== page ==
Review: Blue Revolver

Shooters used to be simple but then got incredibly complicated over time.  Just flying up the screen and blasting everything was a nice start, but then sub-weapons with unique scoring systems came into play, bonus mechanics based around multiple types of pickup were introduced, and the interactions and effects of each chain, combo and powerup got progressively more intricate.  Once the player got into the system everything made sense, but looking at it from the outside wasn’t just chaos, it was confusing chaos.  Blue Revolver strips down the vertical shooter to a few systems that interact in easily accessible ways, striking a great balance between newbie-accessibility and having the scoring potential for pros.

The shooting action of Blue Revolver is both properly manic and accessible. There are two characters to choose from who play in fairly similar ways, with multiple variables to choose from at the start of each new round. The main weapon comes in three varieties- straight shot fired ahead, wide shot angles off to the sides, and a third with controllable options that varies depending on character. Pick one of the three styles of shooting and then select a special weapon from among four different types, and try to clear the entire game on a single credit.  It sounds like a lot but, after a game or three, you’ll easily settle on a favorite loadout and concentrate first on survival and then on milking the levels for every point they’re worth.

The combo system is simple and flexible, and it ties in with the secondary weapon.  Each kill adds to the Hit count, which has a bar underneath that decreases unless you keep on shooting things.  The counter only goes up to eight and each stage from four on up increases the bonus multiplier from enemies killed with the secondary weapon.  The low end is a mere 8x multiplier but a full 8-hit combo earns a nice 64x scoring bonus for any enemy killed with the power shot.  You can’t just spam the ability, though, because it’s fueled by a gauge that’s topped off by one of the two pickups in the game.  Each little glowing… whatever-it-is refills a small sliver of the gauge, but there are more than enough in the levels to guarantee you’ve always got a shot or two available. It’s just enough so that you’ll need to think about using the shot rather than simply spamming it, but once you get a sense of the level it’s not hard to chart a nice point-rinsing path through the enemies.

Staying alive is another matter, though, because Blue Revolver is a classic bullet hell shooter.  Every level is packed with enemies that are quite fond of making the screen crowded with firepower, and on the standard Hyper mode difficulty scales depending on how well you do.  Normal mode is kinder, being the equivalent of Easy, but then you wouldn’t get your recommended daily allowance of bullets.  It’s your standard vertical arcade shooter setup, nicely paced and with plenty of set-pieces per level, making it easy to keep track of the enemy patterns and figure out the best time to break out the big guns.  Bosses are big and mean, smaller enemies swarm out in large numbers, and mid-range threats are common enough to make sure you never get too comfortable.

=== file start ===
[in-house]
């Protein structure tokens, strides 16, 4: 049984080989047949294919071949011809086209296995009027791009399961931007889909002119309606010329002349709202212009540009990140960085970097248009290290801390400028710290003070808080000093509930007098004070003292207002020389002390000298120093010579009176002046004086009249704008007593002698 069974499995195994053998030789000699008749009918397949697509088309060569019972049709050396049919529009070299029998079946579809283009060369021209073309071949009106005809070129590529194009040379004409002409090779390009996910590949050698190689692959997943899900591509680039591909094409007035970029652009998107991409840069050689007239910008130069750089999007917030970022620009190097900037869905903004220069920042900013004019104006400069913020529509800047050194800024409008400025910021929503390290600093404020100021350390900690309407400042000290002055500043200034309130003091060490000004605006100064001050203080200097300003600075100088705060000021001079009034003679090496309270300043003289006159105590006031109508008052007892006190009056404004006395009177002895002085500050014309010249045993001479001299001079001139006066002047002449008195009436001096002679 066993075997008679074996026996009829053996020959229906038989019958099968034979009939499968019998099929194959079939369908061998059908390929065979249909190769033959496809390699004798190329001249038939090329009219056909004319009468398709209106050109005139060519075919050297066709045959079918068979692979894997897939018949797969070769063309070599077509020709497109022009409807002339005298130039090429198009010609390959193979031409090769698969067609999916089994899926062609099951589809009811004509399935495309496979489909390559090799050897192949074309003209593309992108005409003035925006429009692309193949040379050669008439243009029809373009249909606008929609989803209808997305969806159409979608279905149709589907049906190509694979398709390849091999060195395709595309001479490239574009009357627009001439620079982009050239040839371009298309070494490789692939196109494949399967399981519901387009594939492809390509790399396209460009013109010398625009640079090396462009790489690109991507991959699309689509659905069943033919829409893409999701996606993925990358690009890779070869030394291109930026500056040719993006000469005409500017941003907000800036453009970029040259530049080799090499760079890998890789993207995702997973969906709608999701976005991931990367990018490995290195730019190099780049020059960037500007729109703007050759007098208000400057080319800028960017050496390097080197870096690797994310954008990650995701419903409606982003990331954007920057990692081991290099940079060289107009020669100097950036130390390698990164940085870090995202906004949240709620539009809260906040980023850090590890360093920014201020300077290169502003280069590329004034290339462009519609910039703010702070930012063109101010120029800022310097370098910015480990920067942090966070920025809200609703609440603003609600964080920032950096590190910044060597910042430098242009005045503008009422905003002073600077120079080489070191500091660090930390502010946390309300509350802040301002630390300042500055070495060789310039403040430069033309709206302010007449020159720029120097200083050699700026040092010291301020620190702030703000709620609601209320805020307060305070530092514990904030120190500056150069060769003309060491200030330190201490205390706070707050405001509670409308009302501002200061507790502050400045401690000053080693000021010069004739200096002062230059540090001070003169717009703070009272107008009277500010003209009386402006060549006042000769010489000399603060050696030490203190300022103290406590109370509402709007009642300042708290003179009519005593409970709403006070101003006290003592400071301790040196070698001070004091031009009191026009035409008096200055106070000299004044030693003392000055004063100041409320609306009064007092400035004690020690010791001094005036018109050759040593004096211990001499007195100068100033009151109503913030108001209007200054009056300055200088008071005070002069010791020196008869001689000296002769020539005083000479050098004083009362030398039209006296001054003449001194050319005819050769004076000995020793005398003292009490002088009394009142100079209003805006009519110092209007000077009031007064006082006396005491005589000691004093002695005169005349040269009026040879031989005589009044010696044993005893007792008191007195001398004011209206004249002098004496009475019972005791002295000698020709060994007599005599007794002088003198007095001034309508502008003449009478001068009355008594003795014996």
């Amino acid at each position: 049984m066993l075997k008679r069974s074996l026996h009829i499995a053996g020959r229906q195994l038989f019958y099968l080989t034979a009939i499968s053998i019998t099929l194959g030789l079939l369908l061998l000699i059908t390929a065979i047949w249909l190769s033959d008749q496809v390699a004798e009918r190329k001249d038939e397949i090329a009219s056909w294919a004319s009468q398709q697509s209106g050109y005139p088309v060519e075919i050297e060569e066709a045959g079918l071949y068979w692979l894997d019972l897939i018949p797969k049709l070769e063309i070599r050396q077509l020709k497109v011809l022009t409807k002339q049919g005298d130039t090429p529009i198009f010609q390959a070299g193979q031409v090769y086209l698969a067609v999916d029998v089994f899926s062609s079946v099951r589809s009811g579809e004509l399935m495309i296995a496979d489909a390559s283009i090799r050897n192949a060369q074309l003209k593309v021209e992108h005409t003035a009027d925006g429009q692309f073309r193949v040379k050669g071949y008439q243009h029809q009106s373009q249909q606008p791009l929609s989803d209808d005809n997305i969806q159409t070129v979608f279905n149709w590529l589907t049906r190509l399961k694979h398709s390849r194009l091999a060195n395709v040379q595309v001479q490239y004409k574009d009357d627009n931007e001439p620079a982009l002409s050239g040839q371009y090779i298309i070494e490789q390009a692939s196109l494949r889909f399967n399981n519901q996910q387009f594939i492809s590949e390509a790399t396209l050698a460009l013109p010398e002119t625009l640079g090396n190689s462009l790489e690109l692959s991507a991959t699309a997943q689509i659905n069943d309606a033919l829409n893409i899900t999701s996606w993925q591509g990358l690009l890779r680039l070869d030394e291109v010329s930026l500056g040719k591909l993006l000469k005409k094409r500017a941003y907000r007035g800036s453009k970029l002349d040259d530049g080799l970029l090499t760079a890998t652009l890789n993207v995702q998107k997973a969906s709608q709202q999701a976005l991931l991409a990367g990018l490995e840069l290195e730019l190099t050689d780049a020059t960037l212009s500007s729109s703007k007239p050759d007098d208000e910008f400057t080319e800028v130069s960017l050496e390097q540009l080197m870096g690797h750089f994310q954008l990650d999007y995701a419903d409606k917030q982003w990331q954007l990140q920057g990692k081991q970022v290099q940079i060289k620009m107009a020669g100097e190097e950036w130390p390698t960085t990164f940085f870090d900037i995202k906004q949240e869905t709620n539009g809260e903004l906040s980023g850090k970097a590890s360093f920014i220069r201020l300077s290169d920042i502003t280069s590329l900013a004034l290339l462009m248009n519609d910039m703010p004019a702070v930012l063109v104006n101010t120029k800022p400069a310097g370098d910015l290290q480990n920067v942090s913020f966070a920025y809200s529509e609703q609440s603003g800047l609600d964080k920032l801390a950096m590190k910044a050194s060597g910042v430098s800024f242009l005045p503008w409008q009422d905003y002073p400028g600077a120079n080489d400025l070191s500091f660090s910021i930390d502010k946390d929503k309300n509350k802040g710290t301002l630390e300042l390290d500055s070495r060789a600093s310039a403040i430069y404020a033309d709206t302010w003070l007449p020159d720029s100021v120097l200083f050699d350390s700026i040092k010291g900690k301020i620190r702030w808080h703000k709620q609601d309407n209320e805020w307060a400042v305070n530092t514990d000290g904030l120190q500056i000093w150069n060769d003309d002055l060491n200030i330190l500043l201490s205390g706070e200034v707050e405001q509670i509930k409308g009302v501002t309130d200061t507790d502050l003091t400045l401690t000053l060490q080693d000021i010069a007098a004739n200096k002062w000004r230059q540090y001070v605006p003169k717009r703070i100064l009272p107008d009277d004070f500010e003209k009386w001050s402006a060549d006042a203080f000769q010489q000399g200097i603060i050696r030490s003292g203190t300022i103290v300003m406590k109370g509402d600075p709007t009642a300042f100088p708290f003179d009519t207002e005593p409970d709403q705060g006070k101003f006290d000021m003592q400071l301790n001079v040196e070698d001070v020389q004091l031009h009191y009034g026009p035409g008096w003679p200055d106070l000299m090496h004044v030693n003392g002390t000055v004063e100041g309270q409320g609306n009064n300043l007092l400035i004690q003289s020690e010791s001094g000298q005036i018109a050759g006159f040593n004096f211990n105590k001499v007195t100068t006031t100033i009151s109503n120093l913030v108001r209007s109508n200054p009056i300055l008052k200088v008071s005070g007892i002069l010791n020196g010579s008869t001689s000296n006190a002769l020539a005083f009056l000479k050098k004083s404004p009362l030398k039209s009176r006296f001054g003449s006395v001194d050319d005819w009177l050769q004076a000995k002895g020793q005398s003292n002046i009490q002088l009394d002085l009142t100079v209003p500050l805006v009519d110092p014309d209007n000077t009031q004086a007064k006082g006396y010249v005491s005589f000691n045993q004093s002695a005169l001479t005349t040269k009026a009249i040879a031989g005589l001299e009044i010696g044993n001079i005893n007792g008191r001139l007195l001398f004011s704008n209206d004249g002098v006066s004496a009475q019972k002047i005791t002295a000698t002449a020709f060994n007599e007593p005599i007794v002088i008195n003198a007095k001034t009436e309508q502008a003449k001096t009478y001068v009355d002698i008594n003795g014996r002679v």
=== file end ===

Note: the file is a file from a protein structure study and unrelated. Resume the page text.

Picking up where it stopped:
If things get too hectic, though, Blue Revolver has several other modes to get you up to speed.  Stage Select lets you experiment with any level on any difficulty, character, and weapon loadout.  Missions mode has remixed stages with a set goal to achieve, such as suicide bullets, enhanced difficulty, or single-life survival, and a bonus goal such as not dying or reaching a set score if you want to make life extra-difficult and earn the A+ rank.  Both modes are designed to teach a new player how to get through a frenzied bullet hell shooter while giving a more experienced player a nice selection of extra challenges.  Rounding out the menu are Unlocks and Extras, with the latter having bonus art and other goodies and the former being the place you spend the coins earned during play on extra music, ship colors, and the incredibly expensive Free Play mode.  That last option is the game’s only truly annoying part, because while 1CC-ing all five levels is an admirable goal it’s also incredibly challenging.  Buying a credit or two for less, instead of unlimited quarter-feeding for the coin take of a few dozen games, might have been a bit less of an epic quest.

Closing Comments:

Blue Revolver is a shooter that meets its audience more than halfway.  Its systems are designed to be accessible but not overly simple, giving experienced players plenty of room to experiment with while still being rewarding to those who have been maybe a little intimidated by the more advanced features of the more popular games in the genre.  That doesn’t mean its easy, of course, because you’ll need to be on your A game at all times to avoid eating a bullet or seeing your scoring potential take a hit from a badly-timed use of the secondary weapon.  Its enemy patterns and bullets are well thought out and nicely paced to keep you on your toes but not constantly overwhelmed and each level has plenty of distinct encounters that prevent repetition from setting in.  Blue Revolver is a rock-solid arcade shooter that hits all the high points of the genre without getting bogged down in its excesses and easily earns its place in any genre fan’s library.